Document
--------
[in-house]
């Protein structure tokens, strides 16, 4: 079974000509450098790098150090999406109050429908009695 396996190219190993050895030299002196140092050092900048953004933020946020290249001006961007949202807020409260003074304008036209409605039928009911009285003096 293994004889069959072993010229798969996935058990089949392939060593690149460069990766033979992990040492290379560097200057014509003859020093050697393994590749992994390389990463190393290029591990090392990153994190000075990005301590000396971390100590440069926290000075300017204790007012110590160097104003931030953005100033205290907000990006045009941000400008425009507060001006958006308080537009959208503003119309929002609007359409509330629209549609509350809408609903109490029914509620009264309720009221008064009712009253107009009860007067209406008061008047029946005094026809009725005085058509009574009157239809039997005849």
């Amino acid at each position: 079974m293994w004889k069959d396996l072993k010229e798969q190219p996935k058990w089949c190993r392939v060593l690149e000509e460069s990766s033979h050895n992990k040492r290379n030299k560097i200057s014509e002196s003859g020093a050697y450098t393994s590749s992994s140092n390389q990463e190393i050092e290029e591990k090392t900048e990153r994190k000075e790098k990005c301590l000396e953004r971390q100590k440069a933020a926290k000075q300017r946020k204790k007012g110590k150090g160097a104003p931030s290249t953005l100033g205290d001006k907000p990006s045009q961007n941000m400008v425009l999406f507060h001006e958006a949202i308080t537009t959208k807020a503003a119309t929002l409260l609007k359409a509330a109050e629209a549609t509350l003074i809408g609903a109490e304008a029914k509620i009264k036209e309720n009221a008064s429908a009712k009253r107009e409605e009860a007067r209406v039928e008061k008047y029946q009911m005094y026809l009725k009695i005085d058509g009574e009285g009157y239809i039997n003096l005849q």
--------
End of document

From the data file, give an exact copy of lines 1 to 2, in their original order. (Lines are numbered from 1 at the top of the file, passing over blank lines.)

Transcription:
[in-house]
């Protein structure tokens, strides 16, 4: 079974000509450098790098150090999406109050429908009695 396996190219190993050895030299002196140092050092900048953004933020946020290249001006961007949202807020409260003074304008036209409605039928009911009285003096 293994004889069959072993010229798969996935058990089949392939060593690149460069990766033979992990040492290379560097200057014509003859020093050697393994590749992994390389990463190393290029591990090392990153994190000075990005301590000396971390100590440069926290000075300017204790007012110590160097104003931030953005100033205290907000990006045009941000400008425009507060001006958006308080537009959208503003119309929002609007359409509330629209549609509350809408609903109490029914509620009264309720009221008064009712009253107009009860007067209406008061008047029946005094026809009725005085058509009574009157239809039997005849």